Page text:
There are tests, but you pretty much know. Do crowds energize you or drain you? How do you feel when you’re alone? My wife and I were discussing this the other day—how I like to isolate myself, which isn’t particularly healthy. We moved from Write on the River into town, where there are a lot more people, and I have to get out of my comfort zone. Actually talk to people. She’s training me; I’m an old dog, like Cool Gus, but trying to learn a new trick. I’m also trying to teach Cool Gus to talk to people, but it’s not going well.

I remember trudging with Jenny Crusie through an airport on our long book tour for Don’t Look Down. All of five or six weeks long and I mentioned that rock stars can go on tour for half a year and still be going strong. What was the difference? Pretty much every author I know hates the book tour. I think the answer for rock stars might be drugs and groupies. But seriously, I think it’s because many of them are extroverts. They draw power from the crowd. Writers are drained by crowds. The same with keynoters. I think I teach and give keynotes pretty well, but by the end of the day I am completely drained. I’ve pumped my energy out, not taken it in from the people.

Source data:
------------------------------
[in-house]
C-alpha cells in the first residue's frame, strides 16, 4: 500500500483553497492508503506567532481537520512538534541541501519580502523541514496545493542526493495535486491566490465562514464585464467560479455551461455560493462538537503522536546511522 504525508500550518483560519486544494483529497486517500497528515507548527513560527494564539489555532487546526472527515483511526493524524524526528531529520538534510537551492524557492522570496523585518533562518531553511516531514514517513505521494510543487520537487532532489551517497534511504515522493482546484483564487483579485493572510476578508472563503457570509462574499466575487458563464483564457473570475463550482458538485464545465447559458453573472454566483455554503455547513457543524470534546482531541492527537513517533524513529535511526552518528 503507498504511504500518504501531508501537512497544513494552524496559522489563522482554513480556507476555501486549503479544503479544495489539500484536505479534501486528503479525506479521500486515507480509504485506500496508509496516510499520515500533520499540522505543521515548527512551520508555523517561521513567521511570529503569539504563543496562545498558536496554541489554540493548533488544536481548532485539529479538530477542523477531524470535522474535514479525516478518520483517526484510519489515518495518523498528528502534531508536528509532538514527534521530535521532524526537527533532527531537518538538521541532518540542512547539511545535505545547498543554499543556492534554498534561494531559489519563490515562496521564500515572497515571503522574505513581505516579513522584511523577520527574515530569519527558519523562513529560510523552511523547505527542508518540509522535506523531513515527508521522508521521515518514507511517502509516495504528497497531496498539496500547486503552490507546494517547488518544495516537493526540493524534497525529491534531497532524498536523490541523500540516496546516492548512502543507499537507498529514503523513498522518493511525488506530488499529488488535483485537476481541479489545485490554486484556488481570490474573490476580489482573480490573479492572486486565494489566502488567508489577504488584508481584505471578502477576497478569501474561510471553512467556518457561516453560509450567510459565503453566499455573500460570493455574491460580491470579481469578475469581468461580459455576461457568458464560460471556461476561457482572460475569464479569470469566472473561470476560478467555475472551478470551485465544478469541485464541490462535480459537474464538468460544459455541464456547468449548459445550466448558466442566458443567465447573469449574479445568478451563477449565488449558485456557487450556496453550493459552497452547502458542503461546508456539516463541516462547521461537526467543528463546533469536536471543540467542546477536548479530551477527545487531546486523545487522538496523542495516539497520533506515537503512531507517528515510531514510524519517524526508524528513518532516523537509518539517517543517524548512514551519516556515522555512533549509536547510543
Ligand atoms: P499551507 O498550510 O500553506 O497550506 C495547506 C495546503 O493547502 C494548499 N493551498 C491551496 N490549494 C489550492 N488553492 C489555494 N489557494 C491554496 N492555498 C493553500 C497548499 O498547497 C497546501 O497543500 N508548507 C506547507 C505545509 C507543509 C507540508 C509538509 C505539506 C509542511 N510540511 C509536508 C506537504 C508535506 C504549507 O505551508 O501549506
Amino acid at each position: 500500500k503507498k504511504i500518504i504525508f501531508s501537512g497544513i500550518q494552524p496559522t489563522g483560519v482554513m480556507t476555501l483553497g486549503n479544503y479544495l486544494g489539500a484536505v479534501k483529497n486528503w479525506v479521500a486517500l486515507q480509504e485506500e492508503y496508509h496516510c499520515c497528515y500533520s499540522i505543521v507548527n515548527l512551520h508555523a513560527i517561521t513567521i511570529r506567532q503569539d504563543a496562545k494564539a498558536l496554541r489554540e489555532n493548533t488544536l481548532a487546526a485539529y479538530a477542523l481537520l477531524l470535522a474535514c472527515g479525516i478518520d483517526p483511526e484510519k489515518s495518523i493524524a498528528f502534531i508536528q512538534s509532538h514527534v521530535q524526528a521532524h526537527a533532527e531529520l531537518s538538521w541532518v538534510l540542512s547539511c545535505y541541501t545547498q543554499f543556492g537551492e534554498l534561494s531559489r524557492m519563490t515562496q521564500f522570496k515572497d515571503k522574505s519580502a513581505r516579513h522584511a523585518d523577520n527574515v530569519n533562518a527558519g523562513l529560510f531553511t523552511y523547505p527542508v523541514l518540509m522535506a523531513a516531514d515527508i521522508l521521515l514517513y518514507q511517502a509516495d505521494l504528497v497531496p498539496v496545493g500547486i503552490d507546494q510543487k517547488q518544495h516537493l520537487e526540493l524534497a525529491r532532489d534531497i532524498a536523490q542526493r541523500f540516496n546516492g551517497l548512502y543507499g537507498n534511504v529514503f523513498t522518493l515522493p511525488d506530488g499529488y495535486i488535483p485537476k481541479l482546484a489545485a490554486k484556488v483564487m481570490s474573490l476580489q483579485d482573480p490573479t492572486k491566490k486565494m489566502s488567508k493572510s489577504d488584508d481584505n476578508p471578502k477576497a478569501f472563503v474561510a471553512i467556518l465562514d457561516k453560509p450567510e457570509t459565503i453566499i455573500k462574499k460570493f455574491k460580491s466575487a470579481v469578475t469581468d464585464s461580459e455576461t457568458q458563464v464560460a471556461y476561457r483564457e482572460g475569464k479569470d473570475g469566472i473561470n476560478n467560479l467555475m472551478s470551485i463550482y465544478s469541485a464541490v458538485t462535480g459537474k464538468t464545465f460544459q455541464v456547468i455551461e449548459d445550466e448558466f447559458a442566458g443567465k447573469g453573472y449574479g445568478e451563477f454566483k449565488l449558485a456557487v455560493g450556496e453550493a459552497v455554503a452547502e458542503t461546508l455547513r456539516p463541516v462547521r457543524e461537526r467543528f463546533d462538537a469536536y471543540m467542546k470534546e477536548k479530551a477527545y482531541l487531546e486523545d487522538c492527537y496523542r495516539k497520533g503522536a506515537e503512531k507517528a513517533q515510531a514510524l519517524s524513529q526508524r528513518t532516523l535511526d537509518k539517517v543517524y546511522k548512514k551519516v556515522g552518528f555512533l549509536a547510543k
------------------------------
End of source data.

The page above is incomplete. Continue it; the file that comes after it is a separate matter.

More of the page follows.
The Myers-Briggs has sixteen character types. They label all sixteen with a generic title and one of them is actually labeled “Author”. The INFJ. The first letter is for Introvert. After all, we have to sit alone to write. That doesn’t mean you have to be an introvert to be an author, or an INFJ, but the tendency is strongly there. BTW—the INFJ is the least prevalent of the 16 characters types. So not only are we in the minority as Introverts, if we’re an INFJ, we’re in the minority of 16 different types of personalities!

What’s fascinating, and what I use when I teach Write It Forward, is that we need to look at not only what we are, but more so what we aren’t. The exact opposite of the Author Label INFJ is the ESTP– the promoter.

Ah-ha! Big problem for writers, especially these days when discoverability rules over distribution (thus the fading effectiveness of book tours!). We’ve got to get found. But how?